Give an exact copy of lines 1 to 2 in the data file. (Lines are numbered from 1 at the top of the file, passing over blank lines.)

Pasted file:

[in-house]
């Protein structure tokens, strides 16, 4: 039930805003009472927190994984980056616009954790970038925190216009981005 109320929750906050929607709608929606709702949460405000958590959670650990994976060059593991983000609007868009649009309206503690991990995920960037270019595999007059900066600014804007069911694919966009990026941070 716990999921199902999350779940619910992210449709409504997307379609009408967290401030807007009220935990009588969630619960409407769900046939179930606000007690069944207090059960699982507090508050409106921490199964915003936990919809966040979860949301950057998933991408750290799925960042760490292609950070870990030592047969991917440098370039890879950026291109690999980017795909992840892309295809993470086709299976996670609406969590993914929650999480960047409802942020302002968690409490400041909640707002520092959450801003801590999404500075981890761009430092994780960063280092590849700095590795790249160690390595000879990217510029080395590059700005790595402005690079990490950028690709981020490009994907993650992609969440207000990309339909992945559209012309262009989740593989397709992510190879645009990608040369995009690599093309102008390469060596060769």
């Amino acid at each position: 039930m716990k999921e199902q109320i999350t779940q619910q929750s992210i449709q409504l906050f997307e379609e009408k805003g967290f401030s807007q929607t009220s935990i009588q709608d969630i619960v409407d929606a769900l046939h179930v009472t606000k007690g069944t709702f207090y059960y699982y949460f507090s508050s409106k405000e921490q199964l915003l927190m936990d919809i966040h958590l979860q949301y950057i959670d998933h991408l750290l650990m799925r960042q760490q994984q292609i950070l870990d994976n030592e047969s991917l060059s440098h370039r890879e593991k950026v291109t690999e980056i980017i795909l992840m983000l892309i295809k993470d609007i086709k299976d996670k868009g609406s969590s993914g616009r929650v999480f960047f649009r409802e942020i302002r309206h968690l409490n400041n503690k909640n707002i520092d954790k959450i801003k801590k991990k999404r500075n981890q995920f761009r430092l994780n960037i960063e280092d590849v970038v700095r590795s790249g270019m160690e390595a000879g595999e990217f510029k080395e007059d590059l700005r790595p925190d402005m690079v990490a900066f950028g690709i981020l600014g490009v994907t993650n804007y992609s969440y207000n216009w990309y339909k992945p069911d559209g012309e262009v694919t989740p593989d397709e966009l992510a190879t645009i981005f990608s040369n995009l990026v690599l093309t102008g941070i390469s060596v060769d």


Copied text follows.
[in-house]
């Protein structure tokens, strides 16, 4: 039930805003009472927190994984980056616009954790970038925190216009981005 109320929750906050929607709608929606709702949460405000958590959670650990994976060059593991983000609007868009649009309206503690991990995920960037270019595999007059900066600014804007069911694919966009990026941070 716990999921199902999350779940619910992210449709409504997307379609009408967290401030807007009220935990009588969630619960409407769900046939179930606000007690069944207090059960699982507090508050409106921490199964915003936990919809966040979860949301950057998933991408750290799925960042760490292609950070870990030592047969991917440098370039890879950026291109690999980017795909992840892309295809993470086709299976996670609406969590993914929650999480960047409802942020302002968690409490400041909640707002520092959450801003801590999404500075981890761009430092994780960063280092590849700095590795790249160690390595000879990217510029080395590059700005790595402005690079990490950028690709981020490009994907993650992609969440207000990309339909992945559209012309262009989740593989397709992510190879645009990608040369995009690599093309102008390469060596060769």